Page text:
Dec. 17, 2008
The 1982 Vanderbilt football squad won its last five games to earn a bid to the Hall of Fame Bowl in Birmingham. Coach George MacIntyre led the Commodores to the school's third bowl game in its history with an 8-3 record. The opponent was the Falcons from the Air Force Academy.
This offensive display would see 41 Hall of Fame Bowl records either tied or broken. Legion Field was the site as more than 70,000 fans filled the stadium. Senior quarterback Whit Taylor led Vanderbilt's potent passing attack while Air Force relied on a controlled wishbone formation.
Air Force would pile up 19 fourth quarter points to outlast the Commodore's defense for a 36-28 win. Vanderbilt scored first in the opening quarter covering 75 yards in seven plays. Norman Jordan slipped out of the backfield for a 28-yard touchdown reception. Vanderbilt led, 7-0.
The Falcons tied the game at 7-7 on a short 37-yard drive following a Keith Edwards fumble. Air Force quarterback Marty Louthan ran a sneak from the one-yard line for the score. After Vanderbilt failed on its next drive, the Falcons came back with an 80-yard march to lead, 14-7. Mike Brown's 19-yard touchdown run capped the drive.
Vanderbilt struck back quickly with a pair of touchdowns. Taylor hit Phil Roach for a 15-yard TD to finish a 63-yard drive in just five plays. Before the half Vanderbilt covered 50 yards in five plays with Jordan taking another Taylor pass into the end zone. Vanderbilt led at the half, 21-14.
The Commodores were looking good at the end of the third quarter. Air Force managed a 21-yard Sean Pavlich field goal while the Commodores got another Taylor to Jordan touchdown pass from the four-yard line in the third period. Ricky Anderson kicked his third of four conversion attempts. Entering the final period, Vanderbilt was leading the Falcons, 28-17.
The Air Force rally began with a 92-yard drive early in the fourth quarter. Ted Sundquist capped the drive with a three-yard plunge into the end zone. The conversion failed. Vanderbilt still led, 28-23.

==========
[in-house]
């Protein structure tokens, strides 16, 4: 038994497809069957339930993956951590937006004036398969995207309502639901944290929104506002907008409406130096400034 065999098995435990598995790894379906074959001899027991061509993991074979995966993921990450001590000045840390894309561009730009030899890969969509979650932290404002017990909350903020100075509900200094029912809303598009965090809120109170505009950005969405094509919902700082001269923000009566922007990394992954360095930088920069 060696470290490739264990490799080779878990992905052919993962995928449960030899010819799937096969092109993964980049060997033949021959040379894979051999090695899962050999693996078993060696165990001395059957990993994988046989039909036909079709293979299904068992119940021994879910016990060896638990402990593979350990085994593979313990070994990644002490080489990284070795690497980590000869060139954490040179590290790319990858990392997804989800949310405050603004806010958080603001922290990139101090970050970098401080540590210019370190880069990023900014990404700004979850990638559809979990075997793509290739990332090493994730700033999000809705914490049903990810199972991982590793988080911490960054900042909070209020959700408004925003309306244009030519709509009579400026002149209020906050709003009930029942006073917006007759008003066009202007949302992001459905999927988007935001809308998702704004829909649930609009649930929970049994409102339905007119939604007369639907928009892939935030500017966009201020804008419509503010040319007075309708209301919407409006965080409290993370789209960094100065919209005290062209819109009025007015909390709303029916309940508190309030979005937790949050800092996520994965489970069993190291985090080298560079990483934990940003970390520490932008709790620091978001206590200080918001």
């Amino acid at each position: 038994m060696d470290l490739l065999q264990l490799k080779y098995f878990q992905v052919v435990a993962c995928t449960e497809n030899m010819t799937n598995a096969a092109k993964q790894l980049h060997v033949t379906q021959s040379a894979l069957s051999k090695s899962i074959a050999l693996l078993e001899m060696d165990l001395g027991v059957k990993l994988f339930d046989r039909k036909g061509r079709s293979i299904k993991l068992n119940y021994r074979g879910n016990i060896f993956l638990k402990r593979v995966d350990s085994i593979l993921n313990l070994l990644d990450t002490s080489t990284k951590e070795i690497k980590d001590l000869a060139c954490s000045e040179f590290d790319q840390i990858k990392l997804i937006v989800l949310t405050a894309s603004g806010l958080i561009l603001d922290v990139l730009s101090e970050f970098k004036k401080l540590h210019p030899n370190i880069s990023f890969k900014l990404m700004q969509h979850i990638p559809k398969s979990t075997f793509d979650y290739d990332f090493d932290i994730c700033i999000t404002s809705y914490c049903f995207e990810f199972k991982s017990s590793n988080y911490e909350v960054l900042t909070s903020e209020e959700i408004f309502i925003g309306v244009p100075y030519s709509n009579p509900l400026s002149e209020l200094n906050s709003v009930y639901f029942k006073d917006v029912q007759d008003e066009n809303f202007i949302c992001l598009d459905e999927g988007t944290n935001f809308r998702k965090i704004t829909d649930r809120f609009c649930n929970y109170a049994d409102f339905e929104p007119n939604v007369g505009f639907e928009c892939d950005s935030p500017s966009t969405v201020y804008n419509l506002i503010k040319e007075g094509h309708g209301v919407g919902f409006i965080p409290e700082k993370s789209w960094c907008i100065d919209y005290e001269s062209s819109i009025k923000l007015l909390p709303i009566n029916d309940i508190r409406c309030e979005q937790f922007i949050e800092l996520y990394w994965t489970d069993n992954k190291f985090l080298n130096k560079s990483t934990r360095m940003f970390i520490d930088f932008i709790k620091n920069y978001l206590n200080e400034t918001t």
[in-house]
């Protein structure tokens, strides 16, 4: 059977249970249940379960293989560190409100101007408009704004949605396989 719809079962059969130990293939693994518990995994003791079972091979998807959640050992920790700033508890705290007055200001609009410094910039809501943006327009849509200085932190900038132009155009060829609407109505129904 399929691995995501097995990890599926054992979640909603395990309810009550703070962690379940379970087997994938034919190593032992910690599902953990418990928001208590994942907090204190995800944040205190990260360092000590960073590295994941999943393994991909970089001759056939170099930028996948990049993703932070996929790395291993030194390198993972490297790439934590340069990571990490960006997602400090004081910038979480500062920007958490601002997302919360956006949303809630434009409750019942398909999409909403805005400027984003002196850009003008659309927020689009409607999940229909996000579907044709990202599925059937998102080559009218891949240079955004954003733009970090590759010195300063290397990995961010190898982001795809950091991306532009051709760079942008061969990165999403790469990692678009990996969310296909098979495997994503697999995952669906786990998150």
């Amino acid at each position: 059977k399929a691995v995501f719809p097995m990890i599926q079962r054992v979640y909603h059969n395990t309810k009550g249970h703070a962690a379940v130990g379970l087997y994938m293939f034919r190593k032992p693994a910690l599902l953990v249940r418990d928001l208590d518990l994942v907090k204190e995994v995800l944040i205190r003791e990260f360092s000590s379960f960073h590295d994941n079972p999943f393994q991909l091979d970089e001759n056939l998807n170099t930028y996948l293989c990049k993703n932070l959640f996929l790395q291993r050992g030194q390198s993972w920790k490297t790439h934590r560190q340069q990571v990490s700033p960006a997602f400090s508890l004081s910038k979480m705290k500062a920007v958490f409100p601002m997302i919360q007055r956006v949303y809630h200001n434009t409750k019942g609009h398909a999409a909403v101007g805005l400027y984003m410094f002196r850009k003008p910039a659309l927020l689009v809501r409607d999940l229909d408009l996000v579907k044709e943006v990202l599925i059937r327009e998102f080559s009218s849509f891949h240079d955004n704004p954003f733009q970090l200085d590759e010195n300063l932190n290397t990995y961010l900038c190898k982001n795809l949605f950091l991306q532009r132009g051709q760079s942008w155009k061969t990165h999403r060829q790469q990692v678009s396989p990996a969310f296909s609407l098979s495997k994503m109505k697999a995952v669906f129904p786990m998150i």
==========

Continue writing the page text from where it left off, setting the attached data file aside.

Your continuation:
The Commodore's offense was ridden with fourth quarter mistakes. Taylor gave the Falcons a first down at the Commodore 21-yard line when Falcon end Carl Dieudonne intercepted a pass. Taylor would be intercepted three times on the day with two being picked off in the end zone.
John Kershner would score the go ahead touchdown with a three-yard run. The two-point attempt failed on the conversion, but the Falcons led 29-28. Later in the fourth quarter an Air Force gamble shook the Commodores. The Falcons had the ball on the Vanderbilt 46-yard line with a fourth-and-one. Vanderbilt clogged the line, but Louthan ran the option play and scampered for the 46-yard touchdown. The conversion kick was good and Air Force led 36-28. A final desperation comeback by the Commodores came up short.
Taylor was named the game's Most Valuable Player. He connected on 38-of-51 passes for 452 yards and four touchdowns. Jordan caught 20 of those passes for 173 yards and three touchdowns. Vanderbilt collected 495 total yards while Air Force totaled 451 yards. The Commodores only attempted 12 rushes for 35 yards. The Falcons gained 331 rushing yards.
"He is one of the most exciting quarterbacks the SEC has ever had," MacIntyre said about Taylor after the game. "Our timing was a little off considering the time we have had between games. I'm sure there are some passes Whit would have liked to have back. We simply couldn't stop their wishbone. Louthan did a great job of reading our defense. We didn't play well with our kicking game, either."